|By Marketwired .||
|June 18, 2014 06:00 AM EDT||
AUSTIN, TX -- (Marketwired) -- 06/18/14 -- Today when LTE subscribers step outside their home, they potentially have a connection to their smartphone that is as fast as the fixed broadband connection in their home. Never before has the in-home and out-of-home broadband experience been as close in terms of throughput.
In-home data usage is a precursor to outside-the-home usage. If a user gets accustomed to streaming music over an in-home cable / WiFi network, then that same user is likely to stream their music when they step outside the home. This, of course, is why wireless operators and device OEMs care about the in-home data usage. Key companies are making a concerted effort to get inside the home while making the user experience as comparable across platforms as possible.
"Today's users expect a world in which they always have high-speed access to anything they want, such as music and information in the cloud," said Iain Gillott, president and founder of iGR, a market research consultancy focused on the wireless and mobile industry. "And that expectation does not change if the user is inside or outside the home."
iGR's new market research report, U.S. Home Broadband & WiFi Usage Forecast, 2013-2018, estimates the amount of data used by fixed broadband connections at U.S. households. This report also estimates the amount of data usage that is driven by devices that primarily connect via WiFi -- laptops, tablets, smartphones, e-readers, game consoles, etc.
In creating its new forecast, iGR created four different usage categories (Light, Medium, Heavy and Extreme) and then grouped U.S. households, subscribed to broadband, into those four categories based on an FCC report detailing the real-world throughputs of U.S. broadband connections.
To illustrate the range in usage, a Light household (per iGR's definition) consumed approximately 32 GB per month in 2013 of which 21 GB was driven by WiFi. An Extreme household in 2013 consumed approximately 363 GB per month of which approximately 292 GB was driven by WiFi. Note that the phrase "driven by WiFi" is shorthand for data that originates and/or terminates on a WiFi-capable device. An example might be a smartphone connected via WiFi that is used to watch Netflix inside a home. A desktop computer connected via Ethernet that is used to watch Netflix would count only as wired data usage.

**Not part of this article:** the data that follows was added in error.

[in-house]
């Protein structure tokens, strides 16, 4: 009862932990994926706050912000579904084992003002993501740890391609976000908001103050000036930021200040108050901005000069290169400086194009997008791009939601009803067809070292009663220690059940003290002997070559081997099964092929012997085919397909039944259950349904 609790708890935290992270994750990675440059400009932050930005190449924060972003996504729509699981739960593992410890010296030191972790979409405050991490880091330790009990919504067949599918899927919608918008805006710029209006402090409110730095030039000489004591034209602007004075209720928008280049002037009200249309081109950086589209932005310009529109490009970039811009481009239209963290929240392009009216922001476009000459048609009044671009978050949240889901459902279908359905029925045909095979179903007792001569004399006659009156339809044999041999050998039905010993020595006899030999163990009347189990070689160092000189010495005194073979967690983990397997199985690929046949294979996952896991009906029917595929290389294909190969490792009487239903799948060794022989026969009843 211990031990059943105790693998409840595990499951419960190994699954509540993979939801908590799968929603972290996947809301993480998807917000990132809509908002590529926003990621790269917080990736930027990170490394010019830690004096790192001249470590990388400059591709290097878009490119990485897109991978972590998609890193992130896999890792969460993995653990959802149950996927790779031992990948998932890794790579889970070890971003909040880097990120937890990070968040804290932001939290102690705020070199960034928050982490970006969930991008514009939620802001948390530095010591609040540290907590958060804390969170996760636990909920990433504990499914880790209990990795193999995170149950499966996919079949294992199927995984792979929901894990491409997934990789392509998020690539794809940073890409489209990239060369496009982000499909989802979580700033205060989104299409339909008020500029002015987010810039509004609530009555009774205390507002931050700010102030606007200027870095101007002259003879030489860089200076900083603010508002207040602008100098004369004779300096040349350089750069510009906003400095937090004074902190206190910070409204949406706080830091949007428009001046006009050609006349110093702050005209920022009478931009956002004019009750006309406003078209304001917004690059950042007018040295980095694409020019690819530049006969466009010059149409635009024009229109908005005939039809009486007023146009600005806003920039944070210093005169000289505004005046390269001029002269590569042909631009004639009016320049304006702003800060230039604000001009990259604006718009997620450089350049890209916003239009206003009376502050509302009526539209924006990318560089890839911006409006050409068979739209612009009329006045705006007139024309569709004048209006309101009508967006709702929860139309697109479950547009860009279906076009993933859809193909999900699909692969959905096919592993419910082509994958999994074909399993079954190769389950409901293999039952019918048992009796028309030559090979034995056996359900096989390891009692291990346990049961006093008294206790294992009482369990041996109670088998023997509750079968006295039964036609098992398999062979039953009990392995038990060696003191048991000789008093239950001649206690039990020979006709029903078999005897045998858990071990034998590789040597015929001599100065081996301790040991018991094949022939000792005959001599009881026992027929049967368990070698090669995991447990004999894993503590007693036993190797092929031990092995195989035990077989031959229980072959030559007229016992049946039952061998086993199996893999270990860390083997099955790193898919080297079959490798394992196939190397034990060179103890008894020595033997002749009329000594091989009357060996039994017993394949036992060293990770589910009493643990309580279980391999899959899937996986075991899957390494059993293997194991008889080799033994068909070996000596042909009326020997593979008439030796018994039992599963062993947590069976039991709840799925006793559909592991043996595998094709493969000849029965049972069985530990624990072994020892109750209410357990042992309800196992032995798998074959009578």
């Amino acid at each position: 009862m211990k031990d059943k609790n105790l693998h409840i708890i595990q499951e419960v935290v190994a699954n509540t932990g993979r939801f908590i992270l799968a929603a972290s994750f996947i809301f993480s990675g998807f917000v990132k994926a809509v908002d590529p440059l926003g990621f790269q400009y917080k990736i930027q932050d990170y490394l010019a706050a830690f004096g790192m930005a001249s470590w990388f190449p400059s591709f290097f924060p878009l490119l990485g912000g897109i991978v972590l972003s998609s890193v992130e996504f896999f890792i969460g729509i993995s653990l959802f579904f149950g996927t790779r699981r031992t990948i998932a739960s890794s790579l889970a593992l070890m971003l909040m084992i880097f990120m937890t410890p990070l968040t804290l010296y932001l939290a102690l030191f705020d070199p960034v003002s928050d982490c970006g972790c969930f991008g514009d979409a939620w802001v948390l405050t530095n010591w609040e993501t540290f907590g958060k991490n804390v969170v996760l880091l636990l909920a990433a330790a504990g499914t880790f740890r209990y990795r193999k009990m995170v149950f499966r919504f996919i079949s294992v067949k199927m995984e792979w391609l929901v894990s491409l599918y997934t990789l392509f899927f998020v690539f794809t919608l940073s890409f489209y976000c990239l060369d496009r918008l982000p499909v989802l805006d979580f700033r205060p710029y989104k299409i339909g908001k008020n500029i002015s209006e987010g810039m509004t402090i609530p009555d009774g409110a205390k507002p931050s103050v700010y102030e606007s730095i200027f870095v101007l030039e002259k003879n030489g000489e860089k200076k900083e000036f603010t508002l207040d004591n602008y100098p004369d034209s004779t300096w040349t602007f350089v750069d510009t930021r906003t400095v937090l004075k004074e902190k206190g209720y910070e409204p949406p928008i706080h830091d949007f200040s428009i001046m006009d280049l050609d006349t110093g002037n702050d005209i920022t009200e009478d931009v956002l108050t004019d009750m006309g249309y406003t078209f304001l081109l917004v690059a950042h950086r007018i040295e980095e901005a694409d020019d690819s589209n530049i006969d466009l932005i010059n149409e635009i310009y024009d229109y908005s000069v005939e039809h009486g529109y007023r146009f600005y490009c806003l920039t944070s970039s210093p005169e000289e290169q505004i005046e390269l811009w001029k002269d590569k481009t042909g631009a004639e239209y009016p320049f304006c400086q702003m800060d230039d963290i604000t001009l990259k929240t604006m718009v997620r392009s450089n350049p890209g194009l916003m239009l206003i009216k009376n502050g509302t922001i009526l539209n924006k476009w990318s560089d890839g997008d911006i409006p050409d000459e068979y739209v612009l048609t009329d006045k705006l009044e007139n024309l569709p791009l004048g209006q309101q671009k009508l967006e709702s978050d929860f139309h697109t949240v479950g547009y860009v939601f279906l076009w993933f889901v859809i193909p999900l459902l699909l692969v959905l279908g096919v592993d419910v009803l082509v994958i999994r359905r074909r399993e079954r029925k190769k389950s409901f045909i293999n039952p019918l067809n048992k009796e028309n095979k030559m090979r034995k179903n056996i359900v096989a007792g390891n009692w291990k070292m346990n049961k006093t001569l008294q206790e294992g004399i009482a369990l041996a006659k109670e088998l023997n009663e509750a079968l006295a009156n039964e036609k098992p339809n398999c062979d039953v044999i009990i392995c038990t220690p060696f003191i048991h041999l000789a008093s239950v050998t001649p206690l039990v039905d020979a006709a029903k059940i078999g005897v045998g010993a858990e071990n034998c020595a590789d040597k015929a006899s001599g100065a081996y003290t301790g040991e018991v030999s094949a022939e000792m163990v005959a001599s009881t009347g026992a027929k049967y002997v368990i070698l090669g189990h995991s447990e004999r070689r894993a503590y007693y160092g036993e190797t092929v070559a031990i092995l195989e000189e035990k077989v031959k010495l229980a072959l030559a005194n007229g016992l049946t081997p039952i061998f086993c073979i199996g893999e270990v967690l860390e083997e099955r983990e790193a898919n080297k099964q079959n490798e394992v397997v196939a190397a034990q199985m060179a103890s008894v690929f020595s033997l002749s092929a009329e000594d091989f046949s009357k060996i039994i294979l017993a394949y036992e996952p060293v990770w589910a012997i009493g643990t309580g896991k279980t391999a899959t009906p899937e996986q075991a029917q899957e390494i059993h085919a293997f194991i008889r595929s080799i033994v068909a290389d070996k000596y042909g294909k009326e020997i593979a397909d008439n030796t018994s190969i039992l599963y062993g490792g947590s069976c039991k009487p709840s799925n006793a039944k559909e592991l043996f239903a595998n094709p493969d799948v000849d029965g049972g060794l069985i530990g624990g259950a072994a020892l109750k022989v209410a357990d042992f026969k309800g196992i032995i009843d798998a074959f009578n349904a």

More qualitatively, a Light household would typically have a lower-speed fixed broadband connection, probably only one computer and use the Internet for basic purposes -- email, Web, etc. An Extreme household, by way of contrast, would have a high-speed connection, stream video on a regular basis, play online games, and/or download HD movies several times a month.
The following key concepts are addressed in the new research study:
- Amount of in-home wired broadband usage per household
- Amount of in-home broadband usage that is driven by WiFi
- Forecasted in-home broadband usage per household
- Number of broadband-enabled U.S. households
- Key in-home usage metrics -- devices, applications.
The information in this report will be valuable for:
- Mobile operators
- Cable MSOs and other fixed broadband providers
- Device OEMs
- Content providers and distributors
- Financial analysts and investors.
iGR is a market strategy consultancy focused on the wireless and mobile communications industry. Founded by Iain Gillott, one of the wireless industry's leading analysts, in late 2000 as iGillottResearch, iGR is now entering its fourteenth year of operation. iGR continuously researches emerging and existent technologies, technology industries, and consumer markets. We use our detailed research to offer a range of services to help companies improve their position in the marketplace, clearly define their future direction, and ultimately improve their bottom line.
iGR researches a range of wireless and mobile products and technologies, including: smartphones; tablets; mobile wearable devices; connected cars; mobile applications; bandwidth demand and use; small cell and het-net architectures; mobile EPC and RAN virtualization; DAS; LTE; VoLTE; IMS; NFC; GSM/GPRS/UMTS/HSPA; CDMA 1x/EV-DO; iDEN; SIP; macro-, pico- and femtocells; mobile backhaul; WiFi and WiFi offload; and SIM and UICC.
A more complete profile of the company can be found at www.igr-inc.com.
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